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Big League Stew

Diamondbacks’ Matt Davidson named MVP of Futures Game after homering

David Brown
Big League Stew

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(Getty)

NEW YORK — If you hit a home run at a Major League Baseball stadium, it's kind of like pulling a fire alarm on a starship. Sirens go off, lights blare, pyrotechnics explode and people scream. And, at Citi Field, a giant apple is activated.

Not that Matt Davidson of the Arizona Diamondbacks organization noticed. When he went deep for a two-run homer Sunday at the MLB Futures Game, Davidson slipped into his own little world, like he usually does.

"I've actually hit a couple of home runs this year and stopped at second base," Davidson said. "I'm not really good at pimping them."

Davidson kept going this time, eventually realizing what he had done, and started to enjoy it by the time he got to third base — even if he missed the apple lighting up.

"I didn't actually see it," Davidson said. "I was trying to put it all together — like, 'What is going on here?' — and I couldn't help but smile coming around third."

Davidson had it together enough to be named MVP of the annual top-prospect game, which the U.S. won 4-2, beating the World team.

"It makes you want to work harder and play in a stadium like this," said Davidson, who plays at Class AAA Reno. "The ball looks a little bigger here. Today it did. Sometimes it probably won't."

Davidson's batting helmet and gloves are being donated to the Hall of Fame in Cooperstown, which wanted his bat too, but he wanted to keep it for the home run derby in Reno on Monday for the Triple-A All-Star Game.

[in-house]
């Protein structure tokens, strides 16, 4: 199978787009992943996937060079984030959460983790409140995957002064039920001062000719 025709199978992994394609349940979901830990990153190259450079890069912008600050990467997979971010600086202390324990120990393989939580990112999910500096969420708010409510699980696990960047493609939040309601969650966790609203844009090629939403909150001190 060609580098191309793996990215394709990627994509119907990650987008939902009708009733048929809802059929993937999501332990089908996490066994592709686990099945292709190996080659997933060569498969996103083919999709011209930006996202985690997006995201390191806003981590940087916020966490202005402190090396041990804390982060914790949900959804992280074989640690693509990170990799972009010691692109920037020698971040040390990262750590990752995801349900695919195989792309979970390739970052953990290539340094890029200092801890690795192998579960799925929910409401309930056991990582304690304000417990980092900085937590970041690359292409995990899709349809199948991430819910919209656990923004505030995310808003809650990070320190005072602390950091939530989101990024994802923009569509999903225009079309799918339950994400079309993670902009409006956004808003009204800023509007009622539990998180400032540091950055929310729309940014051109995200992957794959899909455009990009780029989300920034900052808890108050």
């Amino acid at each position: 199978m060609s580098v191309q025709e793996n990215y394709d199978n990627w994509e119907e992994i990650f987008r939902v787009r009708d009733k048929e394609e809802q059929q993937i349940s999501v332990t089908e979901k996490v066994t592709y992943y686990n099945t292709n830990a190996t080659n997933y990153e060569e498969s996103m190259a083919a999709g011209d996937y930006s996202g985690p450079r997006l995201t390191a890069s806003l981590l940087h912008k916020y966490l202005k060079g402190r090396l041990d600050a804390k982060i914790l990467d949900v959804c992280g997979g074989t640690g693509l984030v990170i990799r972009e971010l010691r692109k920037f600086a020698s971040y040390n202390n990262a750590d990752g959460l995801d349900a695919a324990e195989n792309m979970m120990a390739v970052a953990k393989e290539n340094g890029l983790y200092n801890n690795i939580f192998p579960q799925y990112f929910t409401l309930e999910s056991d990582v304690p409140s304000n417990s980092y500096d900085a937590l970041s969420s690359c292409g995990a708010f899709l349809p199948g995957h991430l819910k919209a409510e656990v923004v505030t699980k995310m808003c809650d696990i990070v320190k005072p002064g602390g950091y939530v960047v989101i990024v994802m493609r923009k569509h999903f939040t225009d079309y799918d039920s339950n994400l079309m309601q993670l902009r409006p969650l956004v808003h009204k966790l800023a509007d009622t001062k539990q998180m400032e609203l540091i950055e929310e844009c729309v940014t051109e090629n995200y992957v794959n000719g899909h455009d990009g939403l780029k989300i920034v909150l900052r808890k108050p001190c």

No matter where Davidson is playing ball, he usually runs hard after he hits the ball unless he's positive that he "got all of it."

"I'm slow, so my first thought is, I've got to get to second base, at least," said Davidson, who ripped a hanging changeup from Oakland Athletics right-hander Michael Ynoa to left-center, giving the U.S. a 3-2 lead in the bottom of the fourth.

"A changeup ran into my barrel. Luckily I use a longer bat so it hit the end of it," Davidson added.

So he's prudent on the basepaths and humble in the postgame interviews. Sounds like a guy who is wise beyond his 22 years. Davidson also seems older because of his major league hair/beard combination. There's nothing about Davidson's hair and beard that needs more seasoning in the minors. It's major league ready now:

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(Nick Piecoro, Arizona Republic)

Davidson grew up in Yucaipa, Calif. and played on the same high school team as Taijuan Walker, a Futures teammate who pitches for the Mariners organization. Walker (presumably but obviously) colors his hair blond. Davidson swears he was born with white blond hair, and what's on top of his head today is a remnant of it.

"A lot of people think I dye it because it's a different color than the rest of my head," Davidson said. "But no, I don't. It's super-thick and it's tough and it kind of goes everywhere. I've been asked about it a lot while I've been on the East Coast.

"Honestly, that's how it is, man."

Hey, don't apologize, bud. It's great hair. Better than any of the other prospects in the room. But what about the beard?

"I started shaving when I was, like, 14. It was crazy," Davidson said. "My dad taught me how to shave and I had more facial hair than all of the seniors. I remember Coach [Jeff] Stout making me shave. I had to be clean-shaven in high school to be on the team. And they say, the more you shave it, the faster it grows back."

Davidson is batting .291/.354/.500 with 14 homers and 24 doubles for Reno. Someday soon, he'll get a major league shot with the D-backs. Much about him — not the least of which is Davidson's hair — is ready.

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